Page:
Platform—PC, PS4 (reviewed), Xbox One
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At last year’s E3 show, a man named Martin Sahlin and his friend, a little red bundle of wool called Yarny, appeared at the Electronic Arts (EA) press conference to talk about a game he had been making. The poor guy was so nervously excited about his project that he was shaking on stage. He very nearly fainted.
In between stammers and silent prayers to not screw up, Martin showcased Unravel, a puzzle platformer starring Yarny. Inspired by the breath-taking landscapes of his native Sweden, Unravel promised a magical adventure and an emotional experience. The game looked amazing, and we all fell in love with Yarny.
I just wish the game lived up to that promise.
Don’t get me wrong; Unravel is in no way a terrible game. In some respects, the game is excellent and Yarny is still cute as hell. Yet, I came away from Unravel feeling little emotion at all. I was promised feels, and they did not come.
In that respect, the story of the game was little more than an empty shell. At the beginning of the game, an old woman looks nostalgically at some photos, and Yarny is created out of thin air. It then goes through and explores what appear to be the old woman’s memories. That’s literally it. Yarny may be a cute representation of love and the ties that apparently bind us, but they are just not that compelling a character.
There is no sense of tension or drama; we are just expected to look at the old woman’s photo album and feel sorry for her. If you want that from me, you have to show me who she is and why she is so interesting, and Unravel does nothing to indicate that her life was anything but ordinary. I didn’t care, and so I lost most my motivation to continue.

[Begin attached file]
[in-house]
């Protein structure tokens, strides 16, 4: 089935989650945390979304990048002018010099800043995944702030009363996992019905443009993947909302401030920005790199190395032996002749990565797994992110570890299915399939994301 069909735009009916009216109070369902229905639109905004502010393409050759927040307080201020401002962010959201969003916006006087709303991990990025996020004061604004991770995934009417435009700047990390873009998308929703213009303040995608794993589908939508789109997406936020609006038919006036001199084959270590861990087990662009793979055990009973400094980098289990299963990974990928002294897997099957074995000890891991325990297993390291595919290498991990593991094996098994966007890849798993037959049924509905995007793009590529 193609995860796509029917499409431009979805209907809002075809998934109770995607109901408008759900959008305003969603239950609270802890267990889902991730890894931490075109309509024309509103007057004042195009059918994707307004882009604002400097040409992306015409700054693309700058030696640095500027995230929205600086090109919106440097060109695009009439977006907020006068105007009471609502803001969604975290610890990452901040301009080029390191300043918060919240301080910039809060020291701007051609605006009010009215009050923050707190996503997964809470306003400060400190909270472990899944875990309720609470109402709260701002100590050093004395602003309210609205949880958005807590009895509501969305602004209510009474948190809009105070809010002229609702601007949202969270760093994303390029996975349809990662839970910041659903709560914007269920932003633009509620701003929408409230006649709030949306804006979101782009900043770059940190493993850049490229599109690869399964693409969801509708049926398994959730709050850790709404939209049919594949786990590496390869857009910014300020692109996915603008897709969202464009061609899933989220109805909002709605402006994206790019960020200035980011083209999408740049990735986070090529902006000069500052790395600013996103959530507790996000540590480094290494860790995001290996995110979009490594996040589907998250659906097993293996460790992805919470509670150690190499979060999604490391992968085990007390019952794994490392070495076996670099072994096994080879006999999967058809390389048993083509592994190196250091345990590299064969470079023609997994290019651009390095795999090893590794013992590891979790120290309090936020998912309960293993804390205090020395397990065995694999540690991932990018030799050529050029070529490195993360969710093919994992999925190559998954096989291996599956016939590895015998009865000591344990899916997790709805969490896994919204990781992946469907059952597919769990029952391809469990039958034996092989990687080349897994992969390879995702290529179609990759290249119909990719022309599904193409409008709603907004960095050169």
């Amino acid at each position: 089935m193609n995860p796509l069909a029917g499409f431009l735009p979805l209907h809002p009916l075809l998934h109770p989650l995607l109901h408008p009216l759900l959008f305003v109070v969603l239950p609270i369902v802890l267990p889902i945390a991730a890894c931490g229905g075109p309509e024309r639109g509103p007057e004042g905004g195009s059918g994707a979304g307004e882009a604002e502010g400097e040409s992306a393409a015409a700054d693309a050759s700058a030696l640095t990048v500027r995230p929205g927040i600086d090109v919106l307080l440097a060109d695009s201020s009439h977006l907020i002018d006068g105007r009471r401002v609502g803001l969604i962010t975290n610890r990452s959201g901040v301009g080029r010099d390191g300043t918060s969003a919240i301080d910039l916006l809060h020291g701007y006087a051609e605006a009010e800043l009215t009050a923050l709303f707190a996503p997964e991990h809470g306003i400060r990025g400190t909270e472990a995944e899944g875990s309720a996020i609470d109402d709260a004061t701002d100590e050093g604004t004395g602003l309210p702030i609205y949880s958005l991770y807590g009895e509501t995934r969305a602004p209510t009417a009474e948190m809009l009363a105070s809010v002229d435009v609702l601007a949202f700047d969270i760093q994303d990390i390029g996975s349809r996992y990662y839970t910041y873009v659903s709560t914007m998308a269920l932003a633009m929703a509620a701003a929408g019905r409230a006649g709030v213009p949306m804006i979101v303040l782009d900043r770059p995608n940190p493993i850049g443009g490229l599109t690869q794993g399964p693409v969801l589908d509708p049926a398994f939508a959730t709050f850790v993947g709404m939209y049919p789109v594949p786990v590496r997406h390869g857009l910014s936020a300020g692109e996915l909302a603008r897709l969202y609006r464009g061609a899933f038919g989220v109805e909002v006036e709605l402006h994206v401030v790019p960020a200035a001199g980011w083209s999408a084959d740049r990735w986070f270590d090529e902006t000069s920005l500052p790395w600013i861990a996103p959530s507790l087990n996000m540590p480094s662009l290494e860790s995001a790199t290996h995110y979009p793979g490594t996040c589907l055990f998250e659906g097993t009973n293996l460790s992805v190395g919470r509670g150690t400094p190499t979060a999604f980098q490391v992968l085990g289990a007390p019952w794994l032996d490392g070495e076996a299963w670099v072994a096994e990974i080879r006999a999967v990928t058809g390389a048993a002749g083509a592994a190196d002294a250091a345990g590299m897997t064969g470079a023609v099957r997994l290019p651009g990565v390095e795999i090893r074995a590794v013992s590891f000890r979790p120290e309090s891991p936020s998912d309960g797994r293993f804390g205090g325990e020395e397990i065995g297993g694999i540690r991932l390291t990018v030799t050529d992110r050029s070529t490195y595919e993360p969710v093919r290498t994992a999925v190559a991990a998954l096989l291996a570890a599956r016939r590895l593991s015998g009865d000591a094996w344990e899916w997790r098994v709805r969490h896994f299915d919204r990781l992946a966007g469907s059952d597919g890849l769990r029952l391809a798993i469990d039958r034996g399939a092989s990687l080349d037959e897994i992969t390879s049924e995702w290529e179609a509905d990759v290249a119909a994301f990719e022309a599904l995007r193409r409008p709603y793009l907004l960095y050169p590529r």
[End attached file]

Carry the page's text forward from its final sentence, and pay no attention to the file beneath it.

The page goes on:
As a platform Unravel offers some challenges, but there’s really not much to rave about. The unravelling yarn mechanic has Yarny lose mass as he moves and solves physics-based puzzles. This adds an element of strategy to the platforming as leaving too much yarn will halt your progress. It’s an interesting idea, but it isn’t implemented often, and rarely did I get into trouble. The puzzles don’t really require innovation, and are occasionally undone by wonky physics, which frustrated me more than once.
The graphics are by far the best part of Unravel. The environments are gorgeous and give a much-needed breath of life to the game, with every frame filled with detail and colour even when rain, wind, and snow are blasted in from off-screen. Yarny himself, in spite of his lack of character, is reactive to the environment and is animated very well—even being shown trying to keep warm in the snow. At a silky-smooth 60 frames per second on PS4, the game is clearly an efficient performer while still pushing graphical boundaries. This is a game I’d love to watch being played. It’s just unfortunate that I was the one with the controller.
Unravel is undoubtedly a labour of love for Coldwood Interactive, and as their first major release it is an admirable effort. The EA hype machine made people stand up and take note, but beyond a pretty veneer and a cute mascot there is little of substance to be found. Even at a launch price of $30.00 I wasn’t satisfied, but if you wait for a sale you may get a bit more out of Unravel.
Don’t tell Martin Sahlin though. He might just have a heart attack.